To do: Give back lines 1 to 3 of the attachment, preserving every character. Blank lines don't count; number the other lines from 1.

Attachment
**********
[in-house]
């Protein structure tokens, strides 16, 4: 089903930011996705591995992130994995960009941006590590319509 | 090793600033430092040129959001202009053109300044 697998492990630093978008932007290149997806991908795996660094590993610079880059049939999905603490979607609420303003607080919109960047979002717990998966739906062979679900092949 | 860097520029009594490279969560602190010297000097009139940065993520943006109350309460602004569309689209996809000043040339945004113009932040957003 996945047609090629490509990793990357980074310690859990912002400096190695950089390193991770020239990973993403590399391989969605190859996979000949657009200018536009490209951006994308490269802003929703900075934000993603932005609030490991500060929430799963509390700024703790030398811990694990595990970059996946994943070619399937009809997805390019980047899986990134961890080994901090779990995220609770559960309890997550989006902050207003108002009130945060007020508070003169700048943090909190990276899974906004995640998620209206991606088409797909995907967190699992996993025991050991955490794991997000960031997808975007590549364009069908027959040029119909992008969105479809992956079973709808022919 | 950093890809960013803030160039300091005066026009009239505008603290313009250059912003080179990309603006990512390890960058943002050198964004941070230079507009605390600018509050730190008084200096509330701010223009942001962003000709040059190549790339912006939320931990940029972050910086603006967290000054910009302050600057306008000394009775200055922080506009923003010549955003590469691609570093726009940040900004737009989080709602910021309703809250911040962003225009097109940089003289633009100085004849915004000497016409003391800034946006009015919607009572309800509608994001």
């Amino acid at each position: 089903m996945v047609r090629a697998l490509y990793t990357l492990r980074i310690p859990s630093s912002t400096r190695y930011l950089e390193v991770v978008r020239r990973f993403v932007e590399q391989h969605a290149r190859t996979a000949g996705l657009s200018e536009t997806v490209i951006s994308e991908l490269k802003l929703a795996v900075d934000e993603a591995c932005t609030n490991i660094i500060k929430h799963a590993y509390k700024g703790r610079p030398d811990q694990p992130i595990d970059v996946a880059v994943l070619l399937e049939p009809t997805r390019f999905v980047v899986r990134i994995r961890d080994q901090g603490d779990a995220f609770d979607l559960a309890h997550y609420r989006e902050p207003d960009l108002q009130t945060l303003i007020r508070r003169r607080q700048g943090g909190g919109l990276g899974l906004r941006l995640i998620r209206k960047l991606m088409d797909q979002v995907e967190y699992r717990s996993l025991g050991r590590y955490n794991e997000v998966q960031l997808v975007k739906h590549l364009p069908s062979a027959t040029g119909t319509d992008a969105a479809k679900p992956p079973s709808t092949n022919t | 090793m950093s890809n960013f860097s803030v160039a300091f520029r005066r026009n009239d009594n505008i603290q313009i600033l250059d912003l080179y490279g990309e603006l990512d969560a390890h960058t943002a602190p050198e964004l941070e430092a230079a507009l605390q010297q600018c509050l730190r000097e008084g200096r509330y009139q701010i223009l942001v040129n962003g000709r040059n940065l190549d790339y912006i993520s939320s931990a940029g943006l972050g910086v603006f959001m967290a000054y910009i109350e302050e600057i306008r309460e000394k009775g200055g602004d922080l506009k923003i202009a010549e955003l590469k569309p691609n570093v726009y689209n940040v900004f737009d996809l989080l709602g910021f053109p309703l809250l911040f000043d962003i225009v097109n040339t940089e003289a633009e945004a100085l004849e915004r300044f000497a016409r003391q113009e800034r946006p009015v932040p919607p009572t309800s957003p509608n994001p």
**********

[in-house]
């Protein structure tokens, strides 16, 4: 089903930011996705591995992130994995960009941006590590319509 | 090793600033430092040129959001202009053109300044 697998492990630093978008932007290149997806991908795996660094590993610079880059049939999905603490979607609420303003607080919109960047979002717990998966739906062979679900092949 | 860097520029009594490279969560602190010297000097009139940065993520943006109350309460602004569309689209996809000043040339945004113009932040957003 996945047609090629490509990793990357980074310690859990912002400096190695950089390193991770020239990973993403590399391989969605190859996979000949657009200018536009490209951006994308490269802003929703900075934000993603932005609030490991500060929430799963509390700024703790030398811990694990595990970059996946994943070619399937009809997805390019980047899986990134961890080994901090779990995220609770559960309890997550989006902050207003108002009130945060007020508070003169700048943090909190990276899974906004995640998620209206991606088409797909995907967190699992996993025991050991955490794991997000960031997808975007590549364009069908027959040029119909992008969105479809992956079973709808022919 | 950093890809960013803030160039300091005066026009009239505008603290313009250059912003080179990309603006990512390890960058943002050198964004941070230079507009605390600018509050730190008084200096509330701010223009942001962003000709040059190549790339912006939320931990940029972050910086603006967290000054910009302050600057306008000394009775200055922080506009923003010549955003590469691609570093726009940040900004737009989080709602910021309703809250911040962003225009097109940089003289633009100085004849915004000497016409003391800034946006009015919607009572309800509608994001």
């Amino acid at each position: 089903m996945v047609r090629a697998l490509y990793t990357l492990r980074i310690p859990s630093s912002t400096r190695y930011l950089e390193v991770v978008r020239r990973f993403v932007e590399q391989h969605a290149r190859t996979a000949g996705l657009s200018e536009t997806v490209i951006s994308e991908l490269k802003l929703a795996v900075d934000e993603a591995c932005t609030n490991i660094i500060k929430h799963a590993y509390k700024g703790r610079p030398d811990q694990p992130i595990d970059v996946a880059v994943l070619l399937e049939p009809t997805r390019f999905v980047v899986r990134i994995r961890d080994q901090g603490d779990a995220f609770d979607l559960a309890h997550y609420r989006e902050p207003d960009l108002q009130t945060l303003i007020r508070r003169r607080q700048g943090g909190g919109l990276g899974l906004r941006l995640i998620r209206k960047l991606m088409d797909q979002v995907e967190y699992r717990s996993l025991g050991r590590y955490n794991e997000v998966q960031l997808v975007k739906h590549l364009p069908s062979a027959t040029g119909t319509d992008a969105a479809k679900p992956p079973s709808t092949n022919t | 090793m950093s890809n960013f860097s803030v160039a300091f520029r005066r026009n009239d009594n505008i603290q313009i600033l250059d912003l080179y490279g990309e603006l990512d969560a390890h960058t943002a602190p050198e964004l941070e430092a230079a507009l605390q010297q600018c509050l730190r000097e008084g200096r509330y009139q701010i223009l942001v040129n962003g000709r040059n940065l190549d790339y912006i993520s939320s931990a940029g943006l972050g910086v603006f959001m967290a000054y910009i109350e302050e600057i306008r309460e000394k009775g200055g602004d922080l506009k923003i202009a010549e955003l590469k569309p691609n570093v726009y689209n940040v900004f737009d996809l989080l709602g910021f053109p309703l809250l911040f000043d962003i225009v097109n040339t940089e003289a633009e945004a100085l004849e915004r300044f000497a016409r003391q113009e800034r946006p009015v932040p919607p009572t309800s957003p509608n994001p």